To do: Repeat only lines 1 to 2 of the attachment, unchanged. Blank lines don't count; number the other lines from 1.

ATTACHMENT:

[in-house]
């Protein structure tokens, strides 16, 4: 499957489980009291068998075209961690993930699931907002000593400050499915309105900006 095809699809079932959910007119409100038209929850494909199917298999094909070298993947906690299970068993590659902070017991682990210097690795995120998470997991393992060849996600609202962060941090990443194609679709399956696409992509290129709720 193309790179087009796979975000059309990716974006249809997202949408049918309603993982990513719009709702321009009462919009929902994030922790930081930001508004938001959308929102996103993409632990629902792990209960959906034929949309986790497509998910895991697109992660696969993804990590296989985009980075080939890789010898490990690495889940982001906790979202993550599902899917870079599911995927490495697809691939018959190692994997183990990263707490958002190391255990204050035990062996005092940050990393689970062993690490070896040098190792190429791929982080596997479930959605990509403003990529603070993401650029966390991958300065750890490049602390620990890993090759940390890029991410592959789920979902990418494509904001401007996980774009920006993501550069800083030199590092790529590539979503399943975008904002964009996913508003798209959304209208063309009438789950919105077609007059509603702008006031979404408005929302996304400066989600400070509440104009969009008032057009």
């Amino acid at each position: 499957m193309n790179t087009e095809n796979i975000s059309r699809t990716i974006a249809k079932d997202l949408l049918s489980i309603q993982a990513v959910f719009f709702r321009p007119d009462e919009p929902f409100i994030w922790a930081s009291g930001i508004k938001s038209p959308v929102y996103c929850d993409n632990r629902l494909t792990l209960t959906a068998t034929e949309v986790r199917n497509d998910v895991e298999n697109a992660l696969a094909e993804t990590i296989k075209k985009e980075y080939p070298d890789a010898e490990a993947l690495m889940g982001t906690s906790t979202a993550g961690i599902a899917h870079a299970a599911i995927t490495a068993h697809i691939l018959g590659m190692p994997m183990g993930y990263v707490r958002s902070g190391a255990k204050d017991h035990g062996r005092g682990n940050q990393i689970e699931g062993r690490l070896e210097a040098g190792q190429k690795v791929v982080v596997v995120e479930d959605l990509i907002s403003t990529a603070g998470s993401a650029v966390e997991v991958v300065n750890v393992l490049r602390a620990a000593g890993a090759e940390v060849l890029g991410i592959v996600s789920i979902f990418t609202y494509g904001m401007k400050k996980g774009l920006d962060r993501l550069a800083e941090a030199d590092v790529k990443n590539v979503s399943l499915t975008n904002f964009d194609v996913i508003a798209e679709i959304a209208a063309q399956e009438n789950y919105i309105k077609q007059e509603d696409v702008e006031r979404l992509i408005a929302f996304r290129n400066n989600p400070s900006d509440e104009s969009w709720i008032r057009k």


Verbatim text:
[in-house]
């Protein structure tokens, strides 16, 4: 499957489980009291068998075209961690993930699931907002000593400050499915309105900006 095809699809079932959910007119409100038209929850494909199917298999094909070298993947906690299970068993590659902070017991682990210097690795995120998470997991393992060849996600609202962060941090990443194609679709399956696409992509290129709720 193309790179087009796979975000059309990716974006249809997202949408049918309603993982990513719009709702321009009462919009929902994030922790930081930001508004938001959308929102996103993409632990629902792990209960959906034929949309986790497509998910895991697109992660696969993804990590296989985009980075080939890789010898490990690495889940982001906790979202993550599902899917870079599911995927490495697809691939018959190692994997183990990263707490958002190391255990204050035990062996005092940050990393689970062993690490070896040098190792190429791929982080596997479930959605990509403003990529603070993401650029966390991958300065750890490049602390620990890993090759940390890029991410592959789920979902990418494509904001401007996980774009920006993501550069800083030199590092790529590539979503399943975008904002964009996913508003798209959304209208063309009438789950919105077609007059509603702008006031979404408005929302996304400066989600400070509440104009969009008032057009």